Yo La Tengo – ‘There’s A Riot Going On’
The independent rock icons aren’t interested to slowing down anytime soon.
30 years and now 15 studio albums under their belt, it would probably be safe to say Yo La Tengo have earnt their place in American (indie) rock history. When they started, America was under the grips of Ronald Reagan’s neo-liberalism and now we find them under Donald Trump’s extremism. YLT have seen a lot in their time and while they have experimented and shifted around, their sound has always been largely consistent choosing to create songs and records based on mood more than anything else.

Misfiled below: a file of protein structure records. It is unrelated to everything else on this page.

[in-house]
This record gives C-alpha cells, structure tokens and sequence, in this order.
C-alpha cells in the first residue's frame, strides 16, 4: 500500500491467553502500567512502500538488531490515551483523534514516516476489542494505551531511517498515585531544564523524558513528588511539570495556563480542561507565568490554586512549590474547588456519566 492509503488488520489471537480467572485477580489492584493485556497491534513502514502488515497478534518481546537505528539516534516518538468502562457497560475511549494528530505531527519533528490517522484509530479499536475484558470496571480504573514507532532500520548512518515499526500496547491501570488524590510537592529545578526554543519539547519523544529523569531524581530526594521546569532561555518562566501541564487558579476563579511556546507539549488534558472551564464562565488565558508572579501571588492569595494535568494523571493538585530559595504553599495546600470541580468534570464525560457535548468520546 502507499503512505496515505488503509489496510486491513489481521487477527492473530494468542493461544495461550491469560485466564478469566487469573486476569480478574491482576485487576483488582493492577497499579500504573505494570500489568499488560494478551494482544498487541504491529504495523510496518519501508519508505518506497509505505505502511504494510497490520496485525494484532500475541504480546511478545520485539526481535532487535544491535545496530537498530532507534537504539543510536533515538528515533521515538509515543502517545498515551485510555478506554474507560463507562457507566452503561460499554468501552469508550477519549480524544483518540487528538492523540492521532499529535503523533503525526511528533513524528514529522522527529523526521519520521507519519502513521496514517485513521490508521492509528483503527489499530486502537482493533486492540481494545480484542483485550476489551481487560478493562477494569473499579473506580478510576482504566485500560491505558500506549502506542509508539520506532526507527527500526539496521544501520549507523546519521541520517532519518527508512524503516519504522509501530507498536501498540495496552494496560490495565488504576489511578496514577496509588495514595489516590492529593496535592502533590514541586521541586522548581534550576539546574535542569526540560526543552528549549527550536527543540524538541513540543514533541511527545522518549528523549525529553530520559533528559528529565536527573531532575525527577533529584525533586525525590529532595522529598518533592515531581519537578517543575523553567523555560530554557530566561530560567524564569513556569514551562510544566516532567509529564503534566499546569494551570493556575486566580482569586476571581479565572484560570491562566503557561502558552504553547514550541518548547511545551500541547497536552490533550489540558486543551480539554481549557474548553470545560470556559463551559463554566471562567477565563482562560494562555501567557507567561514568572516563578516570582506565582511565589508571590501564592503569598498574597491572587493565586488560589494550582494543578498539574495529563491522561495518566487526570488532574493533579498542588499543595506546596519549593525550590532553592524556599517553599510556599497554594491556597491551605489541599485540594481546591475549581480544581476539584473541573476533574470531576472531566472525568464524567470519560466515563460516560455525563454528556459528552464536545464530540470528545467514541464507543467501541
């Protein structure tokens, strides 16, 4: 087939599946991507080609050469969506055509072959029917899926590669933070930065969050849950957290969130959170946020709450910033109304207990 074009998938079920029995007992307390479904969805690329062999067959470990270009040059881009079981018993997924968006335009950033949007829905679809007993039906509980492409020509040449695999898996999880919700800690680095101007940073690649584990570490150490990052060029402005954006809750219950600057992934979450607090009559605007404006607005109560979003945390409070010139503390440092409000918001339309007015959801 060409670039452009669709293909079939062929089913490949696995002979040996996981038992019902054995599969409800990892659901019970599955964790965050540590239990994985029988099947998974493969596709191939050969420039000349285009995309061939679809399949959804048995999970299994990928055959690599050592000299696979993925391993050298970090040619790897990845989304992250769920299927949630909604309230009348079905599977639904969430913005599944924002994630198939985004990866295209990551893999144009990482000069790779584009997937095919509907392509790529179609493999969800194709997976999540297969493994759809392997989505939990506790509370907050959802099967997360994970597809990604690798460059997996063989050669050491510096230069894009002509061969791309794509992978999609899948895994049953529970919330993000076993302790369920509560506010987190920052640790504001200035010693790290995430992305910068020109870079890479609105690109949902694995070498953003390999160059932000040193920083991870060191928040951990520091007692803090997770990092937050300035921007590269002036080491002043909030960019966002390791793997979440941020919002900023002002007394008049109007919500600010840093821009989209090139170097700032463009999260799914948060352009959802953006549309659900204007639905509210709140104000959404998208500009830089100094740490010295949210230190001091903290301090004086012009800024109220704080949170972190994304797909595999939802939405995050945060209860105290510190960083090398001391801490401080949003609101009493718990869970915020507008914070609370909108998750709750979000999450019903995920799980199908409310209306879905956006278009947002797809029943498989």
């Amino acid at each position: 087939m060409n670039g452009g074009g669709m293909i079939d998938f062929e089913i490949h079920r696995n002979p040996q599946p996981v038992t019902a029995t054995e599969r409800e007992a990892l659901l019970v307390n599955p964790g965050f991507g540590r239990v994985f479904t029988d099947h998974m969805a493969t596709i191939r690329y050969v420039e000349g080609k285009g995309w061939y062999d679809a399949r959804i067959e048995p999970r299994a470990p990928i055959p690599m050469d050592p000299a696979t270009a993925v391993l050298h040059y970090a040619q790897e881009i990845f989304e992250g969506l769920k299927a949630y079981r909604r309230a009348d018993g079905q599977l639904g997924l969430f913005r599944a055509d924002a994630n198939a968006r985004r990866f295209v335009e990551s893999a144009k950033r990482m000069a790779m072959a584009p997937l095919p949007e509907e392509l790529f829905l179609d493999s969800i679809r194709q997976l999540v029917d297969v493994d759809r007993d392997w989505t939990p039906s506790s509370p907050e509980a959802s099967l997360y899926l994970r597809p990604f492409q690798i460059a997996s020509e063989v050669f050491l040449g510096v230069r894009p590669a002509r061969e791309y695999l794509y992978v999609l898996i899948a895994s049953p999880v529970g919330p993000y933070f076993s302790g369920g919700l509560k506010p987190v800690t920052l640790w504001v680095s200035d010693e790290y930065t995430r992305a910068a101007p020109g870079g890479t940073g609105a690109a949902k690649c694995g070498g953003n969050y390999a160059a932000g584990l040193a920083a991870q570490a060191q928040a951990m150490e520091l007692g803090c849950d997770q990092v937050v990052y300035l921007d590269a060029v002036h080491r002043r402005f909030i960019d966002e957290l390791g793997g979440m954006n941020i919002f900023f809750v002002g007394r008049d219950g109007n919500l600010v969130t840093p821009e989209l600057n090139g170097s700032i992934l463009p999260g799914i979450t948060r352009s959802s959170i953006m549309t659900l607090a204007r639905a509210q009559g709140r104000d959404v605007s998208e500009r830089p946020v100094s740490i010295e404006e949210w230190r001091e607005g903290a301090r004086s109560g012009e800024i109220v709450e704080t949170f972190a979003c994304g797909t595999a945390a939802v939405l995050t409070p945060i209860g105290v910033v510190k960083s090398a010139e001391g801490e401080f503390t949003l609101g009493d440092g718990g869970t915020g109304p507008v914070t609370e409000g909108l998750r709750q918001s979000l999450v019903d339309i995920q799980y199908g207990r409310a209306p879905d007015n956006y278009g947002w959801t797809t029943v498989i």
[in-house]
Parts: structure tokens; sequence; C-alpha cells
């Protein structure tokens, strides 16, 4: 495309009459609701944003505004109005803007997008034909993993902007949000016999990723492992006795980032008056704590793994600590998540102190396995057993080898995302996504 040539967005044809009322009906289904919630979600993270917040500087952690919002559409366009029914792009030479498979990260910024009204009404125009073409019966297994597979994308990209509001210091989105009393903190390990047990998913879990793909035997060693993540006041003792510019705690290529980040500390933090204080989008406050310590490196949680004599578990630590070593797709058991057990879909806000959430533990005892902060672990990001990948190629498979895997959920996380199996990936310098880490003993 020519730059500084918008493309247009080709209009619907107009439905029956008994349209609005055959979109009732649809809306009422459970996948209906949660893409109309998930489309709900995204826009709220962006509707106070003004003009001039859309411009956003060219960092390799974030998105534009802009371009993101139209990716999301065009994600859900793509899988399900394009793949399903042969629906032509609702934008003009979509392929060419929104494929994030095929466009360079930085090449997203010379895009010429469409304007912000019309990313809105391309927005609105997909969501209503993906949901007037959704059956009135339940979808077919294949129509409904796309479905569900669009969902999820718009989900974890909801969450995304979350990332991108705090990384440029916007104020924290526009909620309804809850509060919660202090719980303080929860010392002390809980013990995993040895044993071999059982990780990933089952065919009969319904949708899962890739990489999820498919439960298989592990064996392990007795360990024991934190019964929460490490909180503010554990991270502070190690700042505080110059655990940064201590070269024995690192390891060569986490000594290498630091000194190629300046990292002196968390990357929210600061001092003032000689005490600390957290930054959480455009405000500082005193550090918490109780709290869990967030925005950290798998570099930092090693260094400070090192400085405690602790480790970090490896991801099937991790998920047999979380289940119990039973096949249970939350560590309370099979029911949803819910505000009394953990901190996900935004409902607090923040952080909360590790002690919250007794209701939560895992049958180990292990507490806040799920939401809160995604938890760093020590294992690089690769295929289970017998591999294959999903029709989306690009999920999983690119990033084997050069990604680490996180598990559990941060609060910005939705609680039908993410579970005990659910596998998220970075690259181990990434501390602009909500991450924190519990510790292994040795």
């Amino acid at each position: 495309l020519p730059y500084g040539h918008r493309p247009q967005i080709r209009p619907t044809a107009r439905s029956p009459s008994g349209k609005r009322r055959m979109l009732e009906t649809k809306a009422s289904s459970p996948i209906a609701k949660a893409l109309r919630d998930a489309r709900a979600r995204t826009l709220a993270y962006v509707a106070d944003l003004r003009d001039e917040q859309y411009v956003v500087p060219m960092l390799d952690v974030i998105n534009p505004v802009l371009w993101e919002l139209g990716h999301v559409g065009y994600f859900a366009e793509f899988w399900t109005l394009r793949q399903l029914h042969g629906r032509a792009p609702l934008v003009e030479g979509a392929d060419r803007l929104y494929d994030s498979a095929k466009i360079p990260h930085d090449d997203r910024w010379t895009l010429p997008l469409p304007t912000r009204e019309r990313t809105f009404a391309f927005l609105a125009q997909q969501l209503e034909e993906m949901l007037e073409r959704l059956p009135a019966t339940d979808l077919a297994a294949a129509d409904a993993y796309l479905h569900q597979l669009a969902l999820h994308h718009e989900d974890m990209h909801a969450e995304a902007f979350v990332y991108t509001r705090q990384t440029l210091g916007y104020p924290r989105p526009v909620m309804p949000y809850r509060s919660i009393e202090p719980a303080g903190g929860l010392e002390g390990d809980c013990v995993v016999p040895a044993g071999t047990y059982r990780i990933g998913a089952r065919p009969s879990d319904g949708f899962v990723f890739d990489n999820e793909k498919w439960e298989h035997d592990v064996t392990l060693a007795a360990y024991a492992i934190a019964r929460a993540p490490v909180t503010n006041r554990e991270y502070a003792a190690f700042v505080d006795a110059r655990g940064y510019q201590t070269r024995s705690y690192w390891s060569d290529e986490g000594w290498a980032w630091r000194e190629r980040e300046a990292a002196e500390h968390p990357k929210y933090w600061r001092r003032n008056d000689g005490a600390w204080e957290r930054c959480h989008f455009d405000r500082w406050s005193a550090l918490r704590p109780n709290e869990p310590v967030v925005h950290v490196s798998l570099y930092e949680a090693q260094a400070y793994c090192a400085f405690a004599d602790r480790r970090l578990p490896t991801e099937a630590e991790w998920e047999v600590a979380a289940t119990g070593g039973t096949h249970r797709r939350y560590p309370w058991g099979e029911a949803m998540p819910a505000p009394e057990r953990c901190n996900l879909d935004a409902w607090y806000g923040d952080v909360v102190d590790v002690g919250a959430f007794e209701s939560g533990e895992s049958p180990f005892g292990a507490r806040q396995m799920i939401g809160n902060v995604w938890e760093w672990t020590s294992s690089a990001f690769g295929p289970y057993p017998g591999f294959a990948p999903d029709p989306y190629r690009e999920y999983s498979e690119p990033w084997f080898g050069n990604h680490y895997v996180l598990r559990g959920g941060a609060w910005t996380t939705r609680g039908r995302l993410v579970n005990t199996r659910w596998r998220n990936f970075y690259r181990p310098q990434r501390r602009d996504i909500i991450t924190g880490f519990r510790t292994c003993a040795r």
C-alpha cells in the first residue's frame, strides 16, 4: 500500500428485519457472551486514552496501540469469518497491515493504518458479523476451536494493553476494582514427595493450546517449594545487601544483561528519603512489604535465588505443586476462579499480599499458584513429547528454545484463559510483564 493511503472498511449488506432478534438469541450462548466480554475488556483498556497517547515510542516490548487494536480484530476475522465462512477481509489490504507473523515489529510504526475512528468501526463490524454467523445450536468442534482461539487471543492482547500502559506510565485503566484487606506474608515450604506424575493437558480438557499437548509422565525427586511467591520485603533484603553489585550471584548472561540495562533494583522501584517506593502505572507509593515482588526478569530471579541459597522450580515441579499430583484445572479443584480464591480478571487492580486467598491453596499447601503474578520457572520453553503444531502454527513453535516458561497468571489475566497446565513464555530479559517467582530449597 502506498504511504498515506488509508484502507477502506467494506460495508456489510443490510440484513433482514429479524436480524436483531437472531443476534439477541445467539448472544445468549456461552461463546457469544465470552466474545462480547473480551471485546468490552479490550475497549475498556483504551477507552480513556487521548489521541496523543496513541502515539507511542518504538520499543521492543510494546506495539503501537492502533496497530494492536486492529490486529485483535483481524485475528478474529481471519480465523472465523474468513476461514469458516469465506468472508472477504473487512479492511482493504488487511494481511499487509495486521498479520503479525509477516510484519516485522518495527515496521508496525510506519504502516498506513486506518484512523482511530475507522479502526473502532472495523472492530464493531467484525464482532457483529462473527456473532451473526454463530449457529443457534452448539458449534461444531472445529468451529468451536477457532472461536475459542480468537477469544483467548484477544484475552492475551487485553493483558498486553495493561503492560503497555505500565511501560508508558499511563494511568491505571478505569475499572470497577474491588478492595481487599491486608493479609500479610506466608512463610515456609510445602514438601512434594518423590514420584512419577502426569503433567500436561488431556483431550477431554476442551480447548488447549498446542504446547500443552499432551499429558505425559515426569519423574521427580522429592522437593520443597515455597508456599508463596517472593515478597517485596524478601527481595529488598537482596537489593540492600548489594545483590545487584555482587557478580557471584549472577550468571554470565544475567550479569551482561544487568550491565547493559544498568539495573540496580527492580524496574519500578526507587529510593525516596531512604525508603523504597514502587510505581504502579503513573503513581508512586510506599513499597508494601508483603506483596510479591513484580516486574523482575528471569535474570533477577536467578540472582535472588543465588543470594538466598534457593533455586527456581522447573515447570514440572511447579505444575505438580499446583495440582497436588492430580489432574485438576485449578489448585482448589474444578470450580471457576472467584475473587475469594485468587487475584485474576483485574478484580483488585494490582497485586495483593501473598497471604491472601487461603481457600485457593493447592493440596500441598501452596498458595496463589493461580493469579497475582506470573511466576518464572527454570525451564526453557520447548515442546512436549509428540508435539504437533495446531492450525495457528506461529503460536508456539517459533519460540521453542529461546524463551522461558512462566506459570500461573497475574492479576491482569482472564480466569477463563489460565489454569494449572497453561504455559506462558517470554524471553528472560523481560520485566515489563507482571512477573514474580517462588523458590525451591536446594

And ‘mood’ is quite an important adjective here. Compared to the relatively sunny Fade of five years ago we now find the band, and the world, in a much darker place. Referencing the Sly and Family Stone classic – a record which also came at a crucial turning point in American history, transitioning from the 60s to the Nixon administration – Yo La Tengo here have created a record also reflecting these dark times. That isn’t to say There’s A Riot Going On is an overtly heavy or angry album (though there is a subtle hint of both those things simmering underneath) rather the band have created a fever-dream landscape which is more abstract than ambient. There are still poppy moments to be found (Shades of Blue, She May, She Might, Let’s Do It Wrong) there is also a rather unsettling pattern of restrained rumblings (For You Too), hazy transcendence Shortwave and perhaps most disturbing of all a night-time rendition of the traditionally happy doo-wop (Forever).